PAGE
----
Bursting through the walls known as Battlefield and Call of Duty during the biggest video game tradeshows and conventions of the year, the shooters that caught the media’s attention throughout 2013 and won awards for doing so, are thankfully new and different. We’re of course, referring to Destiny and Titanfall, new IPs from familiar developers.
Destiny is a new franchise in the works from Bungie, the creators of Halo. It aims to offer a persistent online world where players can work with friends or strangers on their journey to complete missions and win battles. There will of course, be a competitive multiplayer element to Destiny as well, as we learned last week, but most of the main game will have players working cooperatively. The end-game content might even require it.
Game Informer spoke with Bungie co-founder and design director Jason Jones about Destiny, asking about the more co-operative nature of the game an the appeal of the title for players looking for a solo experience.
“You absolutely are going to be able to play Destiny by yourself and have the same kind of fun shooter-experience that you could have in a single-player campaign, which is a word that we’ve weeded out of our vocabulary, but we’re going to give you this great player-progression on top of that, and we’re going to give you as many opportunities as we possibly can to expose you to other people, so that hopefully you’re drawn into some social experiences, because those are incredibly powerful and interesting, but we’re not going to force those on you. We describe it in a lot of ways as sloping the floor towards socialization, without putting a requirement on it. I would say that there’s some sort of — if you wanted to talk about it in MMO terms, you’d say “end-game activities”, but some of the most intense non-competitive activities in the game do require cooperation. They require a group of players to tackle at once. I guess at some variable, distant endpoint we are going to say, “Yeah, if you show up at this door, and you don’t have five friends, you’re not going to be able to succeed,” but the core experience that solo players have enjoyed in shooters, they’re going to be able to get that, and we’re going to pull many of them into social experiences as well.”
The most apt comparison is to MMOs, as Jones, suggests since looking back to World of Warcraft some of the most epic “events” and questions involved 25-person raids against waves of bosses. If there’s end-game content of that nature in Destiny, that may redefine what players expect from MMOs.
“I think the MMOs have different fantasies. There are some action-y, shooter-y games in that space. But I think after 30 seconds or a minute playing them, the gamer came to have an action experience, they’re going to be disappointed. We want to be the opposite.”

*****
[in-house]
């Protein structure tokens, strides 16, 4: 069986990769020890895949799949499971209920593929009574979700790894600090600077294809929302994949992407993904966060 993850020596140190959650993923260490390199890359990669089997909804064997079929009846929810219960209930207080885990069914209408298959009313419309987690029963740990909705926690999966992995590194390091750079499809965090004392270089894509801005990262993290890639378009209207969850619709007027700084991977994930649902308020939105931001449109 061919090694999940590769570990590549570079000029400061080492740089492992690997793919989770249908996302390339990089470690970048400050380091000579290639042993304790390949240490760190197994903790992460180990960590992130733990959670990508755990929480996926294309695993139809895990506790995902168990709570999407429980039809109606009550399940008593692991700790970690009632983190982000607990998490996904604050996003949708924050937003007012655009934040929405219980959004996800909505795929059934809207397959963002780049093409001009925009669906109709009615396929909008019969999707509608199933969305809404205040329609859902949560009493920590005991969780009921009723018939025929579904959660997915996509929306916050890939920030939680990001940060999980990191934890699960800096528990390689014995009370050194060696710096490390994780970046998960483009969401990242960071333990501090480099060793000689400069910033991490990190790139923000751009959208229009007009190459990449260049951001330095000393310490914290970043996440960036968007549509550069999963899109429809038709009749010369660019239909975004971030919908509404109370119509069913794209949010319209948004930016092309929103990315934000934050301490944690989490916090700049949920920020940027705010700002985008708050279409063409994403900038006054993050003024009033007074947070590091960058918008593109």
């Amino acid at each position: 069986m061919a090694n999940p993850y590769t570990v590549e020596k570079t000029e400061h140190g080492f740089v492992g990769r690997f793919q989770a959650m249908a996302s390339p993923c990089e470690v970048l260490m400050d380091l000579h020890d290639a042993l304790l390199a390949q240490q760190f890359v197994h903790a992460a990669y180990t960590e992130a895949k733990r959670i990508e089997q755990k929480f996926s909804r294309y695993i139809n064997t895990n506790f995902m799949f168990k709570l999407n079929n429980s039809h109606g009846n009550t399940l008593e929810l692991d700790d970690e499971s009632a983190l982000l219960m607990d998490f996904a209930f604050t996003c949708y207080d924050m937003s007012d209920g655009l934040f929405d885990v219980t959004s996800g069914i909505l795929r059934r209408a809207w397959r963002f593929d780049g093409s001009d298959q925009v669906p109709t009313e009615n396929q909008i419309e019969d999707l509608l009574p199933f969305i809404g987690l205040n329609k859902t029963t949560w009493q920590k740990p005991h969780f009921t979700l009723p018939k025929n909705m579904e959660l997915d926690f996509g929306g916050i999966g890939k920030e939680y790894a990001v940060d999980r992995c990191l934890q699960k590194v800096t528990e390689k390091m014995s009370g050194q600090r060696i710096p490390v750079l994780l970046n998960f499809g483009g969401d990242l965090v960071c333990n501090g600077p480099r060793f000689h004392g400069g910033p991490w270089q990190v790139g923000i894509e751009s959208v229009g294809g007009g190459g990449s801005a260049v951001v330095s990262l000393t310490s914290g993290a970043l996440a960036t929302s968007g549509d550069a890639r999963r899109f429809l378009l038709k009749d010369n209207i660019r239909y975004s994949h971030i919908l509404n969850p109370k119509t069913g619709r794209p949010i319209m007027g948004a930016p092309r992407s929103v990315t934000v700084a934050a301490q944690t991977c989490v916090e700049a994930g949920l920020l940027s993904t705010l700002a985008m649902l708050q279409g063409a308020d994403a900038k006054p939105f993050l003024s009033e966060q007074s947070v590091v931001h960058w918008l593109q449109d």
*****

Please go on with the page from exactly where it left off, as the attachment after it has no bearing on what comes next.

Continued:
Although there’s no hint yet of how many players we could see battling a specific boss at any given moment, we did see a group of 7-8 players team up against a group of enemies in a demo shown to us at E3. The idea of end-game raids or epic co-op missions also gives players something to do once they finish the game. Even though there are plenty of similarities to MMOs, Destiny’s main story compaign does indeed have a conclusion, but Bungie is hoping that players will find enough to do to stick around once they complete it. Adding frequent updates and DLC for max-level characters or players who beat the main story is just one way to keep the online universe alive until the first sequel arrives.
“The answer we come to is yes, it’s absolutely important to set you off on some mission that you feel as if you’ve accomplished at the end. We have to have that. I think the spin or the difference is that it is our job that by the time you get to that climax it will feel good. I won’t say our job, it’s our hope and it’s our mission that by the time you get to that conflict, that climax, which hopefully will be very satisfying, that instead of thinking you’re done playing, ‘Now I’m going to finish,’ that you already have a head so full of other things that you can do in the world that it almost feels like, how can you get that thing out of the way so you get on with the rest of the game? We think that’s like walking this line down what action gamers expect and hope for and want. It’s just our desire to tell a story that has some closure and things happen, and our desire to build a world that’s fun to be in for week after week.”
Excited for Destiny and are you the type of player who demands that co-op play be an option in shooters?
Destiny releases September 9, 2014 for the PS3, PS4, Xbox 360, and Xbox One.
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Source: Game Informer